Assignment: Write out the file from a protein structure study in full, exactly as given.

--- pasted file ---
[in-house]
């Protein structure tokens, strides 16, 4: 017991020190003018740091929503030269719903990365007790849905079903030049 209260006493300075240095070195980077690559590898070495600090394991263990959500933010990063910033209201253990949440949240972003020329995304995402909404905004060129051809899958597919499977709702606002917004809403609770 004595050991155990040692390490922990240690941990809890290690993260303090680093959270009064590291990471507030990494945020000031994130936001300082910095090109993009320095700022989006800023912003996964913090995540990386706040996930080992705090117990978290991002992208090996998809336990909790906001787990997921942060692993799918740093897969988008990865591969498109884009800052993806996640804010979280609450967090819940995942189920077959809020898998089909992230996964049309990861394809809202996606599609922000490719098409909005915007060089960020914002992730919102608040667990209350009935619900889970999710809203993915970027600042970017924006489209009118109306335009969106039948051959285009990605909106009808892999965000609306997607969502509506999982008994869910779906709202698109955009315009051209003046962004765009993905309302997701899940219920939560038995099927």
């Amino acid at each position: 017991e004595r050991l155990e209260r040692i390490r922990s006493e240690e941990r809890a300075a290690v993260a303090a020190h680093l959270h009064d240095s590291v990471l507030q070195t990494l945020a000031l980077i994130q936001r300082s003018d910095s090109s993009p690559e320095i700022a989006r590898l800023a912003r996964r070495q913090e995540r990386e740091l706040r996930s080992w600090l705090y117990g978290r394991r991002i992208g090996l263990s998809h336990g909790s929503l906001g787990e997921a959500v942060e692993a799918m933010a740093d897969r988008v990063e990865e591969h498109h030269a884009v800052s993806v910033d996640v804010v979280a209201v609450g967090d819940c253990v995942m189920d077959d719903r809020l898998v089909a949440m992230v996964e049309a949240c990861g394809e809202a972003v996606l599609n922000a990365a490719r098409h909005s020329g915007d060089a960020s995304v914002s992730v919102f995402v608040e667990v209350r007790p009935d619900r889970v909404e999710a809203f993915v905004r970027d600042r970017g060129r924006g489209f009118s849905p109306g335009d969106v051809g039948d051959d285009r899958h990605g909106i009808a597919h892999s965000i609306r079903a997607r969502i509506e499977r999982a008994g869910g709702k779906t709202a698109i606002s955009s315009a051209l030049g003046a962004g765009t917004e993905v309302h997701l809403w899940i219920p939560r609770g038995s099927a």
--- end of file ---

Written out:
[in-house]
């Protein structure tokens, strides 16, 4: 017991020190003018740091929503030269719903990365007790849905079903030049 209260006493300075240095070195980077690559590898070495600090394991263990959500933010990063910033209201253990949440949240972003020329995304995402909404905004060129051809899958597919499977709702606002917004809403609770 004595050991155990040692390490922990240690941990809890290690993260303090680093959270009064590291990471507030990494945020000031994130936001300082910095090109993009320095700022989006800023912003996964913090995540990386706040996930080992705090117990978290991002992208090996998809336990909790906001787990997921942060692993799918740093897969988008990865591969498109884009800052993806996640804010979280609450967090819940995942189920077959809020898998089909992230996964049309990861394809809202996606599609922000490719098409909005915007060089960020914002992730919102608040667990209350009935619900889970999710809203993915970027600042970017924006489209009118109306335009969106039948051959285009990605909106009808892999965000609306997607969502509506999982008994869910779906709202698109955009315009051209003046962004765009993905309302997701899940219920939560038995099927």
């Amino acid at each position: 017991e004595r050991l155990e209260r040692i390490r922990s006493e240690e941990r809890a300075a290690v993260a303090a020190h680093l959270h009064d240095s590291v990471l507030q070195t990494l945020a000031l980077i994130q936001r300082s003018d910095s090109s993009p690559e320095i700022a989006r590898l800023a912003r996964r070495q913090e995540r990386e740091l706040r996930s080992w600090l705090y117990g978290r394991r991002i992208g090996l263990s998809h336990g909790s929503l906001g787990e997921a959500v942060e692993a799918m933010a740093d897969r988008v990063e990865e591969h498109h030269a884009v800052s993806v910033d996640v804010v979280a209201v609450g967090d819940c253990v995942m189920d077959d719903r809020l898998v089909a949440m992230v996964e049309a949240c990861g394809e809202a972003v996606l599609n922000a990365a490719r098409h909005s020329g915007d060089a960020s995304v914002s992730v919102f995402v608040e667990v209350r007790p009935d619900r889970v909404e999710a809203f993915v905004r970027d600042r970017g060129r924006g489209f009118s849905p109306g335009d969106v051809g039948d051959d285009r899958h990605g909106i009808a597919h892999s965000i609306r079903a997607r969502i509506e499977r999982a008994g869910g709702k779906t709202a698109i606002s955009s315009a051209l030049g003046a962004g765009t917004e993905v309302h997701l809403w899940i219920p939560r609770g038995s099927a």